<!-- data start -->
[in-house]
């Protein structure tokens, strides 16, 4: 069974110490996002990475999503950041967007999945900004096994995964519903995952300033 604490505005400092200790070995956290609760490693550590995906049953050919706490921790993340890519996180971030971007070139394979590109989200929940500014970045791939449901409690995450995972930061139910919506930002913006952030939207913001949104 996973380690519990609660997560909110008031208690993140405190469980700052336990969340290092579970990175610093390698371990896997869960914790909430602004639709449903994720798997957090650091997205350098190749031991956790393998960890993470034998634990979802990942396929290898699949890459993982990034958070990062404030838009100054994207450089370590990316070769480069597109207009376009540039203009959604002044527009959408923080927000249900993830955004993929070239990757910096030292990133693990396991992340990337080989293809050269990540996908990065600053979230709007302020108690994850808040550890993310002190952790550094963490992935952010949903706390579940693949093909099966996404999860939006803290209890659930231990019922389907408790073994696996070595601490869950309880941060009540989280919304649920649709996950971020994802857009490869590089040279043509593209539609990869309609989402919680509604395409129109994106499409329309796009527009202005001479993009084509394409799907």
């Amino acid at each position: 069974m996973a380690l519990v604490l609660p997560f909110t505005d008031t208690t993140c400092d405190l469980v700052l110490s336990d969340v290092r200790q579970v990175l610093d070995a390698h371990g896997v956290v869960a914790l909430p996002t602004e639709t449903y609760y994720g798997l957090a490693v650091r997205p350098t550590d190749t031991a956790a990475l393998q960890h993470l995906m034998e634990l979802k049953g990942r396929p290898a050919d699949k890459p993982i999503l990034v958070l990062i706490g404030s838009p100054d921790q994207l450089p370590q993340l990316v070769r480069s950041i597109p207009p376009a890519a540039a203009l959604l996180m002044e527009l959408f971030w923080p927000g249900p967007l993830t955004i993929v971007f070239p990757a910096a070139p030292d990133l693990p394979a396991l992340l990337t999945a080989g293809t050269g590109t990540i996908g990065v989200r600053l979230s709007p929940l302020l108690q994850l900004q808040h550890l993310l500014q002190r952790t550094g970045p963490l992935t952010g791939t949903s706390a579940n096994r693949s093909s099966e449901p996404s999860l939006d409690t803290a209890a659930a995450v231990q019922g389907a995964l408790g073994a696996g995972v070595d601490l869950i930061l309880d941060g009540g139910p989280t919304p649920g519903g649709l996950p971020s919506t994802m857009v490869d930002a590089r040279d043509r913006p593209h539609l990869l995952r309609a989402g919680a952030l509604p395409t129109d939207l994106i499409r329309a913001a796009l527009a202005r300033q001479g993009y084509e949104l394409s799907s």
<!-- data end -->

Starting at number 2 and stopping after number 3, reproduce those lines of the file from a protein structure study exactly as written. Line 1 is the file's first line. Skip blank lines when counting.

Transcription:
């Protein structure tokens, strides 16, 4: 069974110490996002990475999503950041967007999945900004096994995964519903995952300033 604490505005400092200790070995956290609760490693550590995906049953050919706490921790993340890519996180971030971007070139394979590109989200929940500014970045791939449901409690995450995972930061139910919506930002913006952030939207913001949104 996973380690519990609660997560909110008031208690993140405190469980700052336990969340290092579970990175610093390698371990896997869960914790909430602004639709449903994720798997957090650091997205350098190749031991956790393998960890993470034998634990979802990942396929290898699949890459993982990034958070990062404030838009100054994207450089370590990316070769480069597109207009376009540039203009959604002044527009959408923080927000249900993830955004993929070239990757910096030292990133693990396991992340990337080989293809050269990540996908990065600053979230709007302020108690994850808040550890993310002190952790550094963490992935952010949903706390579940693949093909099966996404999860939006803290209890659930231990019922389907408790073994696996070595601490869950309880941060009540989280919304649920649709996950971020994802857009490869590089040279043509593209539609990869309609989402919680509604395409129109994106499409329309796009527009202005001479993009084509394409799907």
């Amino acid at each position: 069974m996973a380690l519990v604490l609660p997560f909110t505005d008031t208690t993140c400092d405190l469980v700052l110490s336990d969340v290092r200790q579970v990175l610093d070995a390698h371990g896997v956290v869960a914790l909430p996002t602004e639709t449903y609760y994720g798997l957090a490693v650091r997205p350098t550590d190749t031991a956790a990475l393998q960890h993470l995906m034998e634990l979802k049953g990942r396929p290898a050919d699949k890459p993982i999503l990034v958070l990062i706490g404030s838009p100054d921790q994207l450089p370590q993340l990316v070769r480069s950041i597109p207009p376009a890519a540039a203009l959604l996180m002044e527009l959408f971030w923080p927000g249900p967007l993830t955004i993929v971007f070239p990757a910096a070139p030292d990133l693990p394979a396991l992340l990337t999945a080989g293809t050269g590109t990540i996908g990065v989200r600053l979230s709007p929940l302020l108690q994850l900004q808040h550890l993310l500014q002190r952790t550094g970045p963490l992935t952010g791939t949903s706390a579940n096994r693949s093909s099966e449901p996404s999860l939006d409690t803290a209890a659930a995450v231990q019922g389907a995964l408790g073994a696996g995972v070595d601490l869950i930061l309880d941060g009540g139910p989280t919304p649920g519903g649709l996950p971020s919506t994802m857009v490869d930002a590089r040279d043509r913006p593209h539609l990869l995952r309609a989402g919680a952030l509604p395409t129109d939207l994106i499409r329309a913001a796009l527009a202005r300033q001479g993009y084509e949104l394409s799907s």